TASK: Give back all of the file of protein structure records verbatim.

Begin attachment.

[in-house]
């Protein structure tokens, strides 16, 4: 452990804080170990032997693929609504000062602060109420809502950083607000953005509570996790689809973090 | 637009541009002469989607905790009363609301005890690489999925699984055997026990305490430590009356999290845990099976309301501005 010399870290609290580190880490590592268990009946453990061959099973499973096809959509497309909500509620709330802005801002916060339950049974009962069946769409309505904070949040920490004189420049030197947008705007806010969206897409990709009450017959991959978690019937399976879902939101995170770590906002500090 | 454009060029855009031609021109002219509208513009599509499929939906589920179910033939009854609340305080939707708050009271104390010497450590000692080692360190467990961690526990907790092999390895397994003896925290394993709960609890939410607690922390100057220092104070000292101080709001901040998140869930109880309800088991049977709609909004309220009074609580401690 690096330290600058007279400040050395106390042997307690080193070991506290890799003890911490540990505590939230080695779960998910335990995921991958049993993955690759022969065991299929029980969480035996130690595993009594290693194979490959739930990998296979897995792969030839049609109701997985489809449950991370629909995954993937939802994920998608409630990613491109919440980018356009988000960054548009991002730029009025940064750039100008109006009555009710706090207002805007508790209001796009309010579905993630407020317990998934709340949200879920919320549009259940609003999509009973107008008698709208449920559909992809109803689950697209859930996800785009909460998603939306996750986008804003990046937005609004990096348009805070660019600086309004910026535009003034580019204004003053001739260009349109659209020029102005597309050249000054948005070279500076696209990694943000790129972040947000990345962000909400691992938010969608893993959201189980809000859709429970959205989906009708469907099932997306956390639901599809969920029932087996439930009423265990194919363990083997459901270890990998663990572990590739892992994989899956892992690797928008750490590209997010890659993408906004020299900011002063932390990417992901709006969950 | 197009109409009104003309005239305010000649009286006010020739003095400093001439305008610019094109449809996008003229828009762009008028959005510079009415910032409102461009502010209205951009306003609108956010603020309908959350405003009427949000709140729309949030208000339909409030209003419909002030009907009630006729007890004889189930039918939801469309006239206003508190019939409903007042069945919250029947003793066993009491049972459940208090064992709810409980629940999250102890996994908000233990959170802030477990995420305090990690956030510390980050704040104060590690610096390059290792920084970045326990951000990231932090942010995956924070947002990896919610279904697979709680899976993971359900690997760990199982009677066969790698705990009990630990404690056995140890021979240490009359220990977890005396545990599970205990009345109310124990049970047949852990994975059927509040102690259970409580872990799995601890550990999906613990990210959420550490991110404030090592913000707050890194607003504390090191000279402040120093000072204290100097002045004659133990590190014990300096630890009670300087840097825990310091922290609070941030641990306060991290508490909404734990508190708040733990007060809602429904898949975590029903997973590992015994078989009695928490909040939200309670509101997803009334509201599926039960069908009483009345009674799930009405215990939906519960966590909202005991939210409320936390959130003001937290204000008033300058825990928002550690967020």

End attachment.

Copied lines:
[in-house]
């Protein structure tokens, strides 16, 4: 452990804080170990032997693929609504000062602060109420809502950083607000953005509570996790689809973090 | 637009541009002469989607905790009363609301005890690489999925699984055997026990305490430590009356999290845990099976309301501005 010399870290609290580190880490590592268990009946453990061959099973499973096809959509497309909500509620709330802005801002916060339950049974009962069946769409309505904070949040920490004189420049030197947008705007806010969206897409990709009450017959991959978690019937399976879902939101995170770590906002500090 | 454009060029855009031609021109002219509208513009599509499929939906589920179910033939009854609340305080939707708050009271104390010497450590000692080692360190467990961690526990907790092999390895397994003896925290394993709960609890939410607690922390100057220092104070000292101080709001901040998140869930109880309800088991049977709609909004309220009074609580401690 690096330290600058007279400040050395106390042997307690080193070991506290890799003890911490540990505590939230080695779960998910335990995921991958049993993955690759022969065991299929029980969480035996130690595993009594290693194979490959739930990998296979897995792969030839049609109701997985489809449950991370629909995954993937939802994920998608409630990613491109919440980018356009988000960054548009991002730029009025940064750039100008109006009555009710706090207002805007508790209001796009309010579905993630407020317990998934709340949200879920919320549009259940609003999509009973107008008698709208449920559909992809109803689950697209859930996800785009909460998603939306996750986008804003990046937005609004990096348009805070660019600086309004910026535009003034580019204004003053001739260009349109659209020029102005597309050249000054948005070279500076696209990694943000790129972040947000990345962000909400691992938010969608893993959201189980809000859709429970959205989906009708469907099932997306956390639901599809969920029932087996439930009423265990194919363990083997459901270890990998663990572990590739892992994989899956892992690797928008750490590209997010890659993408906004020299900011002063932390990417992901709006969950 | 197009109409009104003309005239305010000649009286006010020739003095400093001439305008610019094109449809996008003229828009762009008028959005510079009415910032409102461009502010209205951009306003609108956010603020309908959350405003009427949000709140729309949030208000339909409030209003419909002030009907009630006729007890004889189930039918939801469309006239206003508190019939409903007042069945919250029947003793066993009491049972459940208090064992709810409980629940999250102890996994908000233990959170802030477990995420305090990690956030510390980050704040104060590690610096390059290792920084970045326990951000990231932090942010995956924070947002990896919610279904697979709680899976993971359900690997760990199982009677066969790698705990009990630990404690056995140890021979240490009359220990977890005396545990599970205990009345109310124990049970047949852990994975059927509040102690259970409580872990799995601890550990999906613990990210959420550490991110404030090592913000707050890194607003504390090191000279402040120093000072204290100097002045004659133990590190014990300096630890009670300087840097825990310091922290609070941030641990306060991290508490909404734990508190708040733990007060809602429904898949975590029903997973590992015994078989009695928490909040939200309670509101997803009334509201599926039960069908009483009345009674799930009405215990939906519960966590909202005991939210409320936390959130003001937290204000008033300058825990928002550690967020």